The Ease Of Claiming Latinidad As A White Woman

woman standing by a fence

The phenomenon of white women passing for different races for personal gain has also been a demonstration of how Latinidad allows certain individuals the ability to claim the term, and how it disproportionately benefits white people, white Latinos, and white-passing Latinos.

A clear example of this is the story of Natasha Lycia Ora Bannan first reported by Tina Vasquez in early 2021. Bannan presented as Latina despite knowing she was born a white woman and used this in her professional persona as a lawyer. She was heralded as the National Lawyer Guild’s first Latina president. In this role, Bannan used her inherent white privilege while also playing up the historic nature of having a Latina helm a nationally recognized organization.



Bannan attempted to argue that her claim of Latinidad came from being raised in a home with a Colombian stepfather, leading her to feel more connected to the Latino culture, and therefore, could claim it as her own lineage. By doing this, she glossed over the fact that she could turn her Latina identity on and off as it served her, and chalked Latinidad down to a set of experiences rather than the skin color, language, and other cultural nuances that come along with it.

Claiming Latinidad benefits those who are already accepted in Latinx culture. White passing Latinos, elites, and even white women like Bannan who have the ability to claim Latinidad are praised for their work whereas people who do not fit the white supremacist mold of Latinidad which includes non-Christian/Catholic practicing, indigenous, Black, and/or speakers of dialects other than what is considered “proper” Spanish, are often marginalized in comparison.

While Bannan and other women who claim a “chosen culture” say this is how they are authentically showing up in the world, it begs the question - Is it truly authentic to show up as a culture of your choice if you can walk away at any time and resume your regularly programmed white life in all other spaces?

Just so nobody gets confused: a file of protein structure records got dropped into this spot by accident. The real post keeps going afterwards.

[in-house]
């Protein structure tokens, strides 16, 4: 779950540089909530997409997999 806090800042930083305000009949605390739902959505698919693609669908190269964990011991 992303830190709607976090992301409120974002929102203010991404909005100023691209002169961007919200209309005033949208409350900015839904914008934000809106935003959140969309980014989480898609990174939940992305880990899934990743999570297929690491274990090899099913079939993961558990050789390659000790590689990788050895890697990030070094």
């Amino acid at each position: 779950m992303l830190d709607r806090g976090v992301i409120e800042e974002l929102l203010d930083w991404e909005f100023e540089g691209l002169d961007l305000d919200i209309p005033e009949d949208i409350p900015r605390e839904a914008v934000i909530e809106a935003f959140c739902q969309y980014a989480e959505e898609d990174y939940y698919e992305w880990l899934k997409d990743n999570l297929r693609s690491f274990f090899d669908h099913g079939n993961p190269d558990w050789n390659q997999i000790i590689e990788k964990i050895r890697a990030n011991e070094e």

Bannan’s cosplay isn’t just wrong because it takes up space and opportunities for other Latinas. It also serves to underscore the fact that she is accepted into a culture that has largely centered white skin and that to this day continues to marginalize indigenous and Black communities throughout the U.S. and Latin America.

There is an innate privilege in claiming Latinx culture without being questioned about it. Afro-Latinas are constantly questioned about their Latinidad, while white women like Bannan can claim it without any question at all.

While it must be acknowledged that after hundreds of years of colonization and human migration, Latinidad is a deeply nuanced and difficult social construct, it’s also one that unites people of Latin-American heritage across the U.S. Without that, who are we and how do so many cultures, races, and backgrounds identify? And yet, it must also be acknowledged that as long as anti-Blackness remains in our Latinx psyche, the culture will continue to prioritize white skin, while marginalizing and erasing the rest.